Tauzin, solons to examine public b'casting's fate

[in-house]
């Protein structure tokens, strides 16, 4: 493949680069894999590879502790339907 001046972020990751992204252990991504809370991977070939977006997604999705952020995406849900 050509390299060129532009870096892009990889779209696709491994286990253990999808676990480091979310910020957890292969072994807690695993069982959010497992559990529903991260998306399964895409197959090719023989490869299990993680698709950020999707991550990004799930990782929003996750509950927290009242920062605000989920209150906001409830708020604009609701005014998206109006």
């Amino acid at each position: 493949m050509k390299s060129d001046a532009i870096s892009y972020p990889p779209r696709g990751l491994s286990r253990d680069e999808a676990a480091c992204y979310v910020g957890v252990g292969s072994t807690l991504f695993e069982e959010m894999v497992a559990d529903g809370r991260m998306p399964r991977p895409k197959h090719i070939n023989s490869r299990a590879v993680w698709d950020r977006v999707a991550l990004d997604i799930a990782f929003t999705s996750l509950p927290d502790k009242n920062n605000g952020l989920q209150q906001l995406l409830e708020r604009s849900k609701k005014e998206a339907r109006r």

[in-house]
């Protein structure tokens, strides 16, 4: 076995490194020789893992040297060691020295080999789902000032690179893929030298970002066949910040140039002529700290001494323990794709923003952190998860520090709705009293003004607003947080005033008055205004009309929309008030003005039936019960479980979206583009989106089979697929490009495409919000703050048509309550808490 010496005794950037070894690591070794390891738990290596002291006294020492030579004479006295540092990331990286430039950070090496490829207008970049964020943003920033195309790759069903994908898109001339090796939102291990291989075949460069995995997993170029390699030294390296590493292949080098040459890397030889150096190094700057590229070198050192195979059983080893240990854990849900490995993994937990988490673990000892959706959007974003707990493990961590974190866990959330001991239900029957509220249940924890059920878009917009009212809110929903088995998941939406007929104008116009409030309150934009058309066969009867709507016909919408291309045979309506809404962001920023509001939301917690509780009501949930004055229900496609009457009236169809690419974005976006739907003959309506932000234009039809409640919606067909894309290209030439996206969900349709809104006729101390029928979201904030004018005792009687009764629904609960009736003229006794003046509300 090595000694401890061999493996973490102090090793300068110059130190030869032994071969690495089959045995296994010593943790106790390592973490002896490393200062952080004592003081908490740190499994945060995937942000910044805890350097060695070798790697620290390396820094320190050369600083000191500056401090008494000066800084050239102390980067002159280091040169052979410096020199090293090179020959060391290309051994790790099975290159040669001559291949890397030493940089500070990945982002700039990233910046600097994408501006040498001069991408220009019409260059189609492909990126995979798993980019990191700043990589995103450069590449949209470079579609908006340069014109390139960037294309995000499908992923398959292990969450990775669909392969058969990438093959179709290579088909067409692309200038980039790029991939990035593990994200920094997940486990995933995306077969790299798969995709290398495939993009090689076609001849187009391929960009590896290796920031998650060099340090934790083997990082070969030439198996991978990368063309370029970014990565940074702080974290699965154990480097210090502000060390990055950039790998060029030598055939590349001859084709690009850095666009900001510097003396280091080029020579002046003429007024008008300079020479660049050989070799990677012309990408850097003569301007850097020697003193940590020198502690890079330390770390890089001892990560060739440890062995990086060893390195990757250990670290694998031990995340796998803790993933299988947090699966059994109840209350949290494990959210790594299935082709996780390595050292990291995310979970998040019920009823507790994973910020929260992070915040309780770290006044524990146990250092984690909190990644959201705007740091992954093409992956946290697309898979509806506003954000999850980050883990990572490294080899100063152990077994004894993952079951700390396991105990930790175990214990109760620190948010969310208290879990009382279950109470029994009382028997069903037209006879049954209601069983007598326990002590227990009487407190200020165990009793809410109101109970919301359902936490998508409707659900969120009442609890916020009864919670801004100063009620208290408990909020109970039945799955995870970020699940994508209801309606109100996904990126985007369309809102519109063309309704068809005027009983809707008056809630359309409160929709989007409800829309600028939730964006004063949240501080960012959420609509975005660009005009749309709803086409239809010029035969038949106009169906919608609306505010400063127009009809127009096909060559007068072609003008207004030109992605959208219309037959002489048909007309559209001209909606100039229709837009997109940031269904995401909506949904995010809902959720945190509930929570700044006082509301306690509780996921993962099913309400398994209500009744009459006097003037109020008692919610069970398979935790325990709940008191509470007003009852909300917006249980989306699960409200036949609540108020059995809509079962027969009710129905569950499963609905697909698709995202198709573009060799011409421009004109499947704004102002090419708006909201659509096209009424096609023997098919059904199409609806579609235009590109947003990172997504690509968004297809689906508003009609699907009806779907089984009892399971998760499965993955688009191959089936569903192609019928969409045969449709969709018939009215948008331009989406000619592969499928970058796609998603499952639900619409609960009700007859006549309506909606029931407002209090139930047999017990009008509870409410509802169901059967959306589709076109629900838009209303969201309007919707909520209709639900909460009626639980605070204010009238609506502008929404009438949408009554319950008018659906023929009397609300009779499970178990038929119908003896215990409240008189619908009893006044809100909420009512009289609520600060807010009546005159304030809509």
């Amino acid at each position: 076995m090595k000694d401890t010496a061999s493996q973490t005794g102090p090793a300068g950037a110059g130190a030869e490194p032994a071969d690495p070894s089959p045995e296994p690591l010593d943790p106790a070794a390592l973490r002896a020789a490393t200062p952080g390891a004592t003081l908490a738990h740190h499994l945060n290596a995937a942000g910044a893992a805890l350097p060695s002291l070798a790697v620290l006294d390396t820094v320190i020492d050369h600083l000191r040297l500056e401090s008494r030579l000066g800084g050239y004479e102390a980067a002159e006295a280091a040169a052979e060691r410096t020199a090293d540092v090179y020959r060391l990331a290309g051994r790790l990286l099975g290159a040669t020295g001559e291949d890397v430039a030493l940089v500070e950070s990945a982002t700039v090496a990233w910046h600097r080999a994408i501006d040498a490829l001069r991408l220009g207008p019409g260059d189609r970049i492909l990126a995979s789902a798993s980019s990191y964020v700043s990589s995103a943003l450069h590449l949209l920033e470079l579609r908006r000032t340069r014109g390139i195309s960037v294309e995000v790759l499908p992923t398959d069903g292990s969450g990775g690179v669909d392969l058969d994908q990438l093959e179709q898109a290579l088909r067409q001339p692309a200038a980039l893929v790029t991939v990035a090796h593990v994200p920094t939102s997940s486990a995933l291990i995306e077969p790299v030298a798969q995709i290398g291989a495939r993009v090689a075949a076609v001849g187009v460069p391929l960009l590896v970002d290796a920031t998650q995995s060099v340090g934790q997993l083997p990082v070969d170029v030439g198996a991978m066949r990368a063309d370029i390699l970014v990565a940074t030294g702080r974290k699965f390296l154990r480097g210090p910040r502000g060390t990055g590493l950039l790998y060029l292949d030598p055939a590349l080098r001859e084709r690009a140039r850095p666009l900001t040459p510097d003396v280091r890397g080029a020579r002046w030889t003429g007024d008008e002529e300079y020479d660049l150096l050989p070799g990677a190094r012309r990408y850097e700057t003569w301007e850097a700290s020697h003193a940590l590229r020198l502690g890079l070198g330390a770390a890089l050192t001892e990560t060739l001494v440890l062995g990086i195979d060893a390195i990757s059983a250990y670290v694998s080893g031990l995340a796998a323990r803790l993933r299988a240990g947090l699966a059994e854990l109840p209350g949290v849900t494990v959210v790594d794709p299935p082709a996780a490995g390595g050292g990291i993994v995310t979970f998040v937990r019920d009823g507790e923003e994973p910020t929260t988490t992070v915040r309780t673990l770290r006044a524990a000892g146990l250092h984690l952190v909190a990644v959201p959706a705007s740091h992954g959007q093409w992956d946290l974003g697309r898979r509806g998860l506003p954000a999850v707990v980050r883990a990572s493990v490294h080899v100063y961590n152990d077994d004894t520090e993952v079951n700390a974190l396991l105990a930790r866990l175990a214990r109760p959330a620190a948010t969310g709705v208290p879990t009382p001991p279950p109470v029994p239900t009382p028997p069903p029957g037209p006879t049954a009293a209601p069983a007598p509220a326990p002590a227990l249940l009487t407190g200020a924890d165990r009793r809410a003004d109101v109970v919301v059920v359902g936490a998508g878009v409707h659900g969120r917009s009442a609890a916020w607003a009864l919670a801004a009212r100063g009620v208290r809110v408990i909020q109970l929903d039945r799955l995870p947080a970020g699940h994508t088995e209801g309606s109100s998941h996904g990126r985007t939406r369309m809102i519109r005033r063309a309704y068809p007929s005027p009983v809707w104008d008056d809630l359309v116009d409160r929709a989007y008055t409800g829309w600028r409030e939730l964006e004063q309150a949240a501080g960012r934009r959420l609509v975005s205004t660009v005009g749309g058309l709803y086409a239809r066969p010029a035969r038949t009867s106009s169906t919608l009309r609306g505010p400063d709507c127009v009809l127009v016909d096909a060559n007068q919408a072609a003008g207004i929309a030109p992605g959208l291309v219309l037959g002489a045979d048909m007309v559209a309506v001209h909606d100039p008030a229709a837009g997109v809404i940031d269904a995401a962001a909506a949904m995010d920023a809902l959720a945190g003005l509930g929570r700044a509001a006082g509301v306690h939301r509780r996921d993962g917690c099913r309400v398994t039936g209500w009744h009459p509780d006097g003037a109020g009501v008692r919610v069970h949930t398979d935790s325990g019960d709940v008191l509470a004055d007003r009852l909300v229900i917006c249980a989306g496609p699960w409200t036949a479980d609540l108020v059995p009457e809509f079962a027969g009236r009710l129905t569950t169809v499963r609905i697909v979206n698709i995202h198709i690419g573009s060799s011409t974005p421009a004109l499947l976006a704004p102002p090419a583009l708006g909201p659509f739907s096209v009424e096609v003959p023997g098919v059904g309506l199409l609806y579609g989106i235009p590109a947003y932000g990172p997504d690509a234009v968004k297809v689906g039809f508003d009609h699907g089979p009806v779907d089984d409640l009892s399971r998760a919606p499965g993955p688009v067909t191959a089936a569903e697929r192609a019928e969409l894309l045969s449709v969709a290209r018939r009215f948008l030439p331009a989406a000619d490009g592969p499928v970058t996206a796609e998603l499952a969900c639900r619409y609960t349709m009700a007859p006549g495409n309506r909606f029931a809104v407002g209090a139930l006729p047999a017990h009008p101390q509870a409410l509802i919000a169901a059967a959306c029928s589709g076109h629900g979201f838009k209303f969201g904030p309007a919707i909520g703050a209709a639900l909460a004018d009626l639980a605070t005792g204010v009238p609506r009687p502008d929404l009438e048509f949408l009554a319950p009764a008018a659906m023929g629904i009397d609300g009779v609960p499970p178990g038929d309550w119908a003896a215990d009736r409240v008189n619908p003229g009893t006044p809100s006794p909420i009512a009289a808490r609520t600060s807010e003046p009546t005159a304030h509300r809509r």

WASHINGTON — National Public Radio topper Kevin Klose dramatically apologized Wednesday to a conservative Christian lobby for a news story mentioning the religious org in connection with the anthrax investigation.The mea culpa came during a Capitol Hill hearing on public broadcasting, with one Republican member after another accusing NPR of having a liberal bias. They said such leanings were evidenced in the Jan. 22 “Morning Edition” story referencing the Traditional Values Coalition. TVC exec director Andrea Lafferty testified that an NPR reporter called her in January to ask if the coalition was being investigated for the anthrax mailings to two Democratic senators who the coalition had earlier singled out for criticism on a different topic. Despite her denials, the story aired. “Ms. Lafferty and TVC, you have my personal and professional apology. I’m sorry about our mistake, and I hope we can move forward from here,” Klose said. But Lafferty would have none of it. “A simple apology today is not enough. Eight million people heard this libelous, slanderous report,” Lafferty said following the hearing before the House Subcommittee on Telecom & the Internet. Rep. W.J. “Billy” Tauzin, influential chair of the full House Commerce Committee, said incidents such as this leave lawmakers conflicted about public broadcasting, which receives government funds. Taking look at PBS future In the coming months, Tauzin said he and other solons will take an extensive look at the fate of public broadcasting. Also, the pols want assurances that PBS and other public programming isn’t commercialized through sophisticated underwriting spots. For the most part, Wednesday’s hearing was split down party lines, with most Democrats extolling public broadcasting and most Republicans raising the issue of a liberal slant. Lafferty thanked the telecom subcommittee for seeking to “expose the anti-Christian, anti-conservative and anti-traditional values behavior of NPR.” On Jan. 30, “Morning Edition” ran a correction, with editors agreeing with TVC that it was “inappropriate” to mention TVC in the story about the anthrax investigation. The correction also is posted on NPR’s Internet site. Correction called ‘pathetic’ But Lafferty termed the correction “pathetic” and said all NPR staffers must have “graduated from the school of anti-Christian bigotry.” TVC says it is the largest nondenominational, grass-roots church lobby in the country, repping more than 43,000 churches. “With an emphasis on the restoration of the Judeo-Christian values needed to maintain strong, unified families, TVC focuses on a range of moral and social issues such as education, homosexual advocacy, parental rights, family tax relief, pornography, the right to life and religious freedom,” Lafferty said in her testimony. Last August, TVC roundly criticized Senate Majority Leader Tom Daschle (D-S.D.) and Sen. Patrick Leahy (D-Vt.) for dropping “so help me God” from the oath witnesses take before testifying. Leahy and Daschle both received letters contaminated with anthrax last winter. Lafferty said the NPR reporter suggested that this made TVC a possible suspect. The TVC would never commit such an act, she said.